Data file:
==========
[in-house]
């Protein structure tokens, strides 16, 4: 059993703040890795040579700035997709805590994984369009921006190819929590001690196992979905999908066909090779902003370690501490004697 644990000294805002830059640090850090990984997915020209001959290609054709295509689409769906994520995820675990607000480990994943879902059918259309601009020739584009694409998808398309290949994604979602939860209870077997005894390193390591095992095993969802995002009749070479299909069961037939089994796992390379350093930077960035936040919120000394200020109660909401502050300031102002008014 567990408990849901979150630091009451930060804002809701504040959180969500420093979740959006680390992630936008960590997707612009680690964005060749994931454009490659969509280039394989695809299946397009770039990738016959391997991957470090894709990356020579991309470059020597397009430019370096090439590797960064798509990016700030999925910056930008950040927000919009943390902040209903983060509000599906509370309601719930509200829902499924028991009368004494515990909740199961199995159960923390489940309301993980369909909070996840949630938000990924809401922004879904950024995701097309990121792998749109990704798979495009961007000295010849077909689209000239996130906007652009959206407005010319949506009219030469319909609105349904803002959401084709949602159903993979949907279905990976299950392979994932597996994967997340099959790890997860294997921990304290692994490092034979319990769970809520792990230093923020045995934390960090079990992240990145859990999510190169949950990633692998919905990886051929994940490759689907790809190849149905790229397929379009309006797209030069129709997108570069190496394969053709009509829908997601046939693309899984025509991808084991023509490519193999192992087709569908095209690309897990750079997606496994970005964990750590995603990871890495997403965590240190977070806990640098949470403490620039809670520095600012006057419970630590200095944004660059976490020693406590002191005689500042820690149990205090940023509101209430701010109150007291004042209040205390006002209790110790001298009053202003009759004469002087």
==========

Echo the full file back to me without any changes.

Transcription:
[in-house]
């Protein structure tokens, strides 16, 4: 059993703040890795040579700035997709805590994984369009921006190819929590001690196992979905999908066909090779902003370690501490004697 644990000294805002830059640090850090990984997915020209001959290609054709295509689409769906994520995820675990607000480990994943879902059918259309601009020739584009694409998808398309290949994604979602939860209870077997005894390193390591095992095993969802995002009749070479299909069961037939089994796992390379350093930077960035936040919120000394200020109660909401502050300031102002008014 567990408990849901979150630091009451930060804002809701504040959180969500420093979740959006680390992630936008960590997707612009680690964005060749994931454009490659969509280039394989695809299946397009770039990738016959391997991957470090894709990356020579991309470059020597397009430019370096090439590797960064798509990016700030999925910056930008950040927000919009943390902040209903983060509000599906509370309601719930509200829902499924028991009368004494515990909740199961199995159960923390489940309301993980369909909070996840949630938000990924809401922004879904950024995701097309990121792998749109990704798979495009961007000295010849077909689209000239996130906007652009959206407005010319949506009219030469319909609105349904803002959401084709949602159903993979949907279905990976299950392979994932597996994967997340099959790890997860294997921990304290692994490092034979319990769970809520792990230093923020045995934390960090079990992240990145859990999510190169949950990633692998919905990886051929994940490759689907790809190849149905790229397929379009309006797209030069129709997108570069190496394969053709009509829908997601046939693309899984025509991808084991023509490519193999192992087709569908095209690309897990750079997606496994970005964990750590995603990871890495997403965590240190977070806990640098949470403490620039809670520095600012006057419970630590200095944004660059976490020693406590002191005689500042820690149990205090940023509101209430701010109150007291004042209040205390006002209790110790001298009053202003009759004469002087």